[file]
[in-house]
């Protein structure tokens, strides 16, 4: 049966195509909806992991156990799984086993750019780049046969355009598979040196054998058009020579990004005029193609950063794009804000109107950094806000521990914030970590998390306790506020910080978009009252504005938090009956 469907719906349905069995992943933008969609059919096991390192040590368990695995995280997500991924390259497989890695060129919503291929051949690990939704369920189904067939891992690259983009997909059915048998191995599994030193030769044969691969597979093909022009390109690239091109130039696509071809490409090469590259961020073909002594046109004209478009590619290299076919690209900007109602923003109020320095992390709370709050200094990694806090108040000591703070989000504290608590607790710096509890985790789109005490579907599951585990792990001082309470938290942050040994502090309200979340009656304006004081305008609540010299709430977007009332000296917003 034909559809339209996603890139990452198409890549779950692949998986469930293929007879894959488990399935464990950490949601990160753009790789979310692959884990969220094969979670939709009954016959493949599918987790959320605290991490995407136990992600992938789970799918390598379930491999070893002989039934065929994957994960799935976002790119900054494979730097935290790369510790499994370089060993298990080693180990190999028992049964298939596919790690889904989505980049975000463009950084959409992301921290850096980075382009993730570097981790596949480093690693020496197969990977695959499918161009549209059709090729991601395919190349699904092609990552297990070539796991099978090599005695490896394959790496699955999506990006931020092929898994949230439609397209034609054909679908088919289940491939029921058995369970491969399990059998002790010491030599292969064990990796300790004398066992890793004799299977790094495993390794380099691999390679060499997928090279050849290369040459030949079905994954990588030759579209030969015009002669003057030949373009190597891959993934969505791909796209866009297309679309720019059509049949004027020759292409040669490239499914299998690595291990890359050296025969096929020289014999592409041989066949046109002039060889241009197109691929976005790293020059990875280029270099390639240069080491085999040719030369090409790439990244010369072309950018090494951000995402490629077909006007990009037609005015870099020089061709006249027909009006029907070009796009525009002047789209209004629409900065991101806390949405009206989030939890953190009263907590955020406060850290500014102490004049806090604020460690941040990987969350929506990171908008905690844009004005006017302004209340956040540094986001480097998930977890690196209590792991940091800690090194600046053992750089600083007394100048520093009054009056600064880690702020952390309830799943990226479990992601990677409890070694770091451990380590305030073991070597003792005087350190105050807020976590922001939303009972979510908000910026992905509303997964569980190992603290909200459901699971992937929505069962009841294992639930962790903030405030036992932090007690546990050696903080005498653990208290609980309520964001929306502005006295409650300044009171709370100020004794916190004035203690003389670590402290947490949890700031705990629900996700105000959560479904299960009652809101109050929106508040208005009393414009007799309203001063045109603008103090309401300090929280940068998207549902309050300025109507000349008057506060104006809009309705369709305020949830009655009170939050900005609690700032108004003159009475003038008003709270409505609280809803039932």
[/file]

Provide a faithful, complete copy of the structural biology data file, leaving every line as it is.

[in-house]
């Protein structure tokens, strides 16, 4: 049966195509909806992991156990799984086993750019780049046969355009598979040196054998058009020579990004005029193609950063794009804000109107950094806000521990914030970590998390306790506020910080978009009252504005938090009956 469907719906349905069995992943933008969609059919096991390192040590368990695995995280997500991924390259497989890695060129919503291929051949690990939704369920189904067939891992690259983009997909059915048998191995599994030193030769044969691969597979093909022009390109690239091109130039696509071809490409090469590259961020073909002594046109004209478009590619290299076919690209900007109602923003109020320095992390709370709050200094990694806090108040000591703070989000504290608590607790710096509890985790789109005490579907599951585990792990001082309470938290942050040994502090309200979340009656304006004081305008609540010299709430977007009332000296917003 034909559809339209996603890139990452198409890549779950692949998986469930293929007879894959488990399935464990950490949601990160753009790789979310692959884990969220094969979670939709009954016959493949599918987790959320605290991490995407136990992600992938789970799918390598379930491999070893002989039934065929994957994960799935976002790119900054494979730097935290790369510790499994370089060993298990080693180990190999028992049964298939596919790690889904989505980049975000463009950084959409992301921290850096980075382009993730570097981790596949480093690693020496197969990977695959499918161009549209059709090729991601395919190349699904092609990552297990070539796991099978090599005695490896394959790496699955999506990006931020092929898994949230439609397209034609054909679908088919289940491939029921058995369970491969399990059998002790010491030599292969064990990796300790004398066992890793004799299977790094495993390794380099691999390679060499997928090279050849290369040459030949079905994954990588030759579209030969015009002669003057030949373009190597891959993934969505791909796209866009297309679309720019059509049949004027020759292409040669490239499914299998690595291990890359050296025969096929020289014999592409041989066949046109002039060889241009197109691929976005790293020059990875280029270099390639240069080491085999040719030369090409790439990244010369072309950018090494951000995402490629077909006007990009037609005015870099020089061709006249027909009006029907070009796009525009002047789209209004629409900065991101806390949405009206989030939890953190009263907590955020406060850290500014102490004049806090604020460690941040990987969350929506990171908008905690844009004005006017302004209340956040540094986001480097998930977890690196209590792991940091800690090194600046053992750089600083007394100048520093009054009056600064880690702020952390309830799943990226479990992601990677409890070694770091451990380590305030073991070597003792005087350190105050807020976590922001939303009972979510908000910026992905509303997964569980190992603290909200459901699971992937929505069962009841294992639930962790903030405030036992932090007690546990050696903080005498653990208290609980309520964001929306502005006295409650300044009171709370100020004794916190004035203690003389670590402290947490949890700031705990629900996700105000959560479904299960009652809101109050929106508040208005009393414009007799309203001063045109603008103090309401300090929280940068998207549902309050300025109507000349008057506060104006809009309705369709305020949830009655009170939050900005609690700032108004003159009475003038008003709270409505609280809803039932």